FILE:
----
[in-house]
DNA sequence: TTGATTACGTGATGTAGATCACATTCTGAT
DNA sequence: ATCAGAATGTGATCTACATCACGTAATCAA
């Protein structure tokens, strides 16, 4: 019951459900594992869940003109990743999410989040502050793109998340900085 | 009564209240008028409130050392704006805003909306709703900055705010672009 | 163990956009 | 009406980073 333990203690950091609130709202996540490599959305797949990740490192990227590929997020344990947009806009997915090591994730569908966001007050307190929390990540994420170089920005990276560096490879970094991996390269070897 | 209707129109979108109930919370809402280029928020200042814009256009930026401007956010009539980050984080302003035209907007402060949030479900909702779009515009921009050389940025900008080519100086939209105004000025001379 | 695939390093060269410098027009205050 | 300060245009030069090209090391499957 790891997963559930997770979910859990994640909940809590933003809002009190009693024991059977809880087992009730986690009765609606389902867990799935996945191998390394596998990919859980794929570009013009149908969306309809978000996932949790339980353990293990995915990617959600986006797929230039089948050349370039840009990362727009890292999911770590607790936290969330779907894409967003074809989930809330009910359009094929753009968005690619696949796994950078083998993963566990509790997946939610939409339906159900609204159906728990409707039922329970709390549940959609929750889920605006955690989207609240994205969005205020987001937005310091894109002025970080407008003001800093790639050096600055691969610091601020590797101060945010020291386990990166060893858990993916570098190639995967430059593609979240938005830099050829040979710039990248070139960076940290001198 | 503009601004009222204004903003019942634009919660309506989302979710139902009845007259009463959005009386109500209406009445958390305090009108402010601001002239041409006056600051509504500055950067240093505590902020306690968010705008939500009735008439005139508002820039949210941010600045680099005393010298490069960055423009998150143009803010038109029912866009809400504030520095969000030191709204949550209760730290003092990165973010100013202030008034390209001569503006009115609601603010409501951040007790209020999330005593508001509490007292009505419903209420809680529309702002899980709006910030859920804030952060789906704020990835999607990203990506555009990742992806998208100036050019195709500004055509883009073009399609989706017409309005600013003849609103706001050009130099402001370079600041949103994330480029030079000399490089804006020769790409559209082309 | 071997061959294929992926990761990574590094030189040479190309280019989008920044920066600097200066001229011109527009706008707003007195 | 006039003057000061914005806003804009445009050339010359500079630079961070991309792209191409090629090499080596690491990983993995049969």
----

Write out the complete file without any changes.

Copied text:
[in-house]
DNA sequence: TTGATTACGTGATGTAGATCACATTCTGAT
DNA sequence: ATCAGAATGTGATCTACATCACGTAATCAA
């Protein structure tokens, strides 16, 4: 019951459900594992869940003109990743999410989040502050793109998340900085 | 009564209240008028409130050392704006805003909306709703900055705010672009 | 163990956009 | 009406980073 333990203690950091609130709202996540490599959305797949990740490192990227590929997020344990947009806009997915090591994730569908966001007050307190929390990540994420170089920005990276560096490879970094991996390269070897 | 209707129109979108109930919370809402280029928020200042814009256009930026401007956010009539980050984080302003035209907007402060949030479900909702779009515009921009050389940025900008080519100086939209105004000025001379 | 695939390093060269410098027009205050 | 300060245009030069090209090391499957 790891997963559930997770979910859990994640909940809590933003809002009190009693024991059977809880087992009730986690009765609606389902867990799935996945191998390394596998990919859980794929570009013009149908969306309809978000996932949790339980353990293990995915990617959600986006797929230039089948050349370039840009990362727009890292999911770590607790936290969330779907894409967003074809989930809330009910359009094929753009968005690619696949796994950078083998993963566990509790997946939610939409339906159900609204159906728990409707039922329970709390549940959609929750889920605006955690989207609240994205969005205020987001937005310091894109002025970080407008003001800093790639050096600055691969610091601020590797101060945010020291386990990166060893858990993916570098190639995967430059593609979240938005830099050829040979710039990248070139960076940290001198 | 503009601004009222204004903003019942634009919660309506989302979710139902009845007259009463959005009386109500209406009445958390305090009108402010601001002239041409006056600051509504500055950067240093505590902020306690968010705008939500009735008439005139508002820039949210941010600045680099005393010298490069960055423009998150143009803010038109029912866009809400504030520095969000030191709204949550209760730290003092990165973010100013202030008034390209001569503006009115609601603010409501951040007790209020999330005593508001509490007292009505419903209420809680529309702002899980709006910030859920804030952060789906704020990835999607990203990506555009990742992806998208100036050019195709500004055509883009073009399609989706017409309005600013003849609103706001050009130099402001370079600041949103994330480029030079000399490089804006020769790409559209082309 | 071997061959294929992926990761990574590094030189040479190309280019989008920044920066600097200066001229011109527009706008707003007195 | 006039003057000061914005806003804009445009050339010359500079630079961070991309792209191409090629090499080596690491990983993995049969």